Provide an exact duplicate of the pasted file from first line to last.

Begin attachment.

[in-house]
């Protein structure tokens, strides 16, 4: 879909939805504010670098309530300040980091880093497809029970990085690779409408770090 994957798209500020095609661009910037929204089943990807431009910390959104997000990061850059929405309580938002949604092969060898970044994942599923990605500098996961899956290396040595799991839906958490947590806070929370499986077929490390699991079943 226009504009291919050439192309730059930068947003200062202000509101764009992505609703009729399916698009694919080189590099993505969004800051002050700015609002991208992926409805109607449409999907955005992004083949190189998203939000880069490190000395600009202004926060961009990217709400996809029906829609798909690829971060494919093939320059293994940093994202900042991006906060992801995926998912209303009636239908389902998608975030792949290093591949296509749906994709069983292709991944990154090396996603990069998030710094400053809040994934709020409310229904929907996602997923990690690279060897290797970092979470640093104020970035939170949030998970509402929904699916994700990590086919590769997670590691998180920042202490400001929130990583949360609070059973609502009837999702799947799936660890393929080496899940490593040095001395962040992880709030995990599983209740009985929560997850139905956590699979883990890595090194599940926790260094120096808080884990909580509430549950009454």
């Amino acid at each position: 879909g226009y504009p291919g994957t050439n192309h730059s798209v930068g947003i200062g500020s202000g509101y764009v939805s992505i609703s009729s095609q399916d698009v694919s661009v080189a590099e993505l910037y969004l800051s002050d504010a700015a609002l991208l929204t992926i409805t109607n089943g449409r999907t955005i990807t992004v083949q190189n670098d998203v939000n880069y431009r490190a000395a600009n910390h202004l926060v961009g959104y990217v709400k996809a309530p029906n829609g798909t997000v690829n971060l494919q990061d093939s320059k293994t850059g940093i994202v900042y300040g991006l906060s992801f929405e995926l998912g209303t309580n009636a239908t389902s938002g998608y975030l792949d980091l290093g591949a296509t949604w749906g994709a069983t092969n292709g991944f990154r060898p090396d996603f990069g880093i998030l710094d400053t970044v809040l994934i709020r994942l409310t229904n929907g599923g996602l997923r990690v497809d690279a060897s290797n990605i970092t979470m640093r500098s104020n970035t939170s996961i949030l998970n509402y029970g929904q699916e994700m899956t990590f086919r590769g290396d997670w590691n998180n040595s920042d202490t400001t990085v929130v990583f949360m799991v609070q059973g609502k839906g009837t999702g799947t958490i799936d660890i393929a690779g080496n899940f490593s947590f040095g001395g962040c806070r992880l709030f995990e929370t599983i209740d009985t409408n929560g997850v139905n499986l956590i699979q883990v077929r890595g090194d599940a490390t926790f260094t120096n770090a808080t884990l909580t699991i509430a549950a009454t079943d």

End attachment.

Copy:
[in-house]
């Protein structure tokens, strides 16, 4: 879909939805504010670098309530300040980091880093497809029970990085690779409408770090 994957798209500020095609661009910037929204089943990807431009910390959104997000990061850059929405309580938002949604092969060898970044994942599923990605500098996961899956290396040595799991839906958490947590806070929370499986077929490390699991079943 226009504009291919050439192309730059930068947003200062202000509101764009992505609703009729399916698009694919080189590099993505969004800051002050700015609002991208992926409805109607449409999907955005992004083949190189998203939000880069490190000395600009202004926060961009990217709400996809029906829609798909690829971060494919093939320059293994940093994202900042991006906060992801995926998912209303009636239908389902998608975030792949290093591949296509749906994709069983292709991944990154090396996603990069998030710094400053809040994934709020409310229904929907996602997923990690690279060897290797970092979470640093104020970035939170949030998970509402929904699916994700990590086919590769997670590691998180920042202490400001929130990583949360609070059973609502009837999702799947799936660890393929080496899940490593040095001395962040992880709030995990599983209740009985929560997850139905956590699979883990890595090194599940926790260094120096808080884990909580509430549950009454």
């Amino acid at each position: 879909g226009y504009p291919g994957t050439n192309h730059s798209v930068g947003i200062g500020s202000g509101y764009v939805s992505i609703s009729s095609q399916d698009v694919s661009v080189a590099e993505l910037y969004l800051s002050d504010a700015a609002l991208l929204t992926i409805t109607n089943g449409r999907t955005i990807t992004v083949q190189n670098d998203v939000n880069y431009r490190a000395a600009n910390h202004l926060v961009g959104y990217v709400k996809a309530p029906n829609g798909t997000v690829n971060l494919q990061d093939s320059k293994t850059g940093i994202v900042y300040g991006l906060s992801f929405e995926l998912g209303t309580n009636a239908t389902s938002g998608y975030l792949d980091l290093g591949a296509t949604w749906g994709a069983t092969n292709g991944f990154r060898p090396d996603f990069g880093i998030l710094d400053t970044v809040l994934i709020r994942l409310t229904n929907g599923g996602l997923r990690v497809d690279a060897s290797n990605i970092t979470m640093r500098s104020n970035t939170s996961i949030l998970n509402y029970g929904q699916e994700m899956t990590f086919r590769g290396d997670w590691n998180n040595s920042d202490t400001t990085v929130v990583f949360m799991v609070q059973g609502k839906g009837t999702g799947t958490i799936d660890i393929a690779g080496n899940f490593s947590f040095g001395g962040c806070r992880l709030f995990e929370t599983i209740d009985t409408n929560g997850v139905n499986l956590i699979q883990v077929r890595g090194d599940a490390t926790f260094t120096n770090a808080t884990l909580t699991i509430a549950a009454t079943d």